In Blakely, the Court held that for Apprendi purposes the “statutory maximum” is “the maximum sentence a judge may impose solely on the basis of the facts reflected in the jury verdict or admitted by the defendant.”  Blakely, 542 U.S. at 303 (emphasis omitted).  Thus, the constitutional rule that has emerged from the Apprendi line of cases is that “[a]ny fact (other than a prior conviction) which is necessary to support a sentence exceeding the maximum authorized by the facts established by a plea of guilty or a jury verdict must be admitted by the defendant or proved to a jury beyond a reasonable doubt.”  United States v. Booker, 543 U.S. ___, 125 S. Ct. 738, 756 (2005) (emphasis added).  In the present case, the maximum sentence authorized by Allen’s plea of guilty was a 42-month prison term, with execution stayed.  Shattuck, 704 N.W.2d at 140-41; Minn. Sent. Guidelines IV.  Based on the structure of the Sentencing Guidelines, sentence disposition – here, a stay – is as much an element of the presumptive sentence as sentence duration.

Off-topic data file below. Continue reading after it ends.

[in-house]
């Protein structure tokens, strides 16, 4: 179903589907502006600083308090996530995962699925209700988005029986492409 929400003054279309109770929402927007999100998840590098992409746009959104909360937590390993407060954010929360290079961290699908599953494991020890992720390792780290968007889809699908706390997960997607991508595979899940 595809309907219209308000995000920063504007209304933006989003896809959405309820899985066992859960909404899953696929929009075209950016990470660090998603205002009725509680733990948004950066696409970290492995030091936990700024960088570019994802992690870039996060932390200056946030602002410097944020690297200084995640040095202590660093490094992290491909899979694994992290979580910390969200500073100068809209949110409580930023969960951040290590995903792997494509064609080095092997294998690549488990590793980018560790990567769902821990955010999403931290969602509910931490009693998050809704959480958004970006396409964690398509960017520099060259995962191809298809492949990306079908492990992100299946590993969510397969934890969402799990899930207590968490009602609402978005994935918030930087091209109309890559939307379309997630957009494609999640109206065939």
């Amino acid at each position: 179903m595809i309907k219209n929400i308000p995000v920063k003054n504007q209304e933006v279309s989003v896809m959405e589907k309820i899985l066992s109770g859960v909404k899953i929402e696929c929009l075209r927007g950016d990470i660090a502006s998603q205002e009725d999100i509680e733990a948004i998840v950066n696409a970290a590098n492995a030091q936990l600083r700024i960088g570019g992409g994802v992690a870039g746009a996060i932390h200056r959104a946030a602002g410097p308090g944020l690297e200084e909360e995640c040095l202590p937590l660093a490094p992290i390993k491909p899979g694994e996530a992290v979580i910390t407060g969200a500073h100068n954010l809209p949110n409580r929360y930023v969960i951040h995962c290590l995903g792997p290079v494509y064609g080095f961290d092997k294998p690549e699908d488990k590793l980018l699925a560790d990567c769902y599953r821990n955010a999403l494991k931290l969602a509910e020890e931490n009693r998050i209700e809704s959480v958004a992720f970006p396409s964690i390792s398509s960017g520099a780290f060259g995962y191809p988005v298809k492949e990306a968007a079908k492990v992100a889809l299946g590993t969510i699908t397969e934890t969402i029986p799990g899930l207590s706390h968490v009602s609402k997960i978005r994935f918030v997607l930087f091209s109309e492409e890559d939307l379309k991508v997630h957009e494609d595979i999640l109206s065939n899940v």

We cannot agree with the argument that a stayed sentence is merely an alternative mode of serving a prison sentence and therefore is not subject to Blakely.  A defendant whose felony sentence is stayed is subject to supervision for a period of years, and to incarceration in a local facility for no more than one year.  Minn. Stat. § 609.135, subds. 1, 2(a), 4 (2004).  By contrast, a defendant whose sentence is executed is incarcerated in a state correctional facility for not less than two-thirds of the sentence duration – in this case, nearly 2-1/2 years – with the remainder on supervised release.  Minn. Stat. §§ 244.01, subd. 8; 244.05, subd. 1b(a); 244.101, subd. 1 (2004).  The additional loss of liberty that results from execution of a presumptively stayed sentence, it is plain, exceeds the maximum sentence authorized by a plea of guilty or jury verdict, and violates the constitutional rule.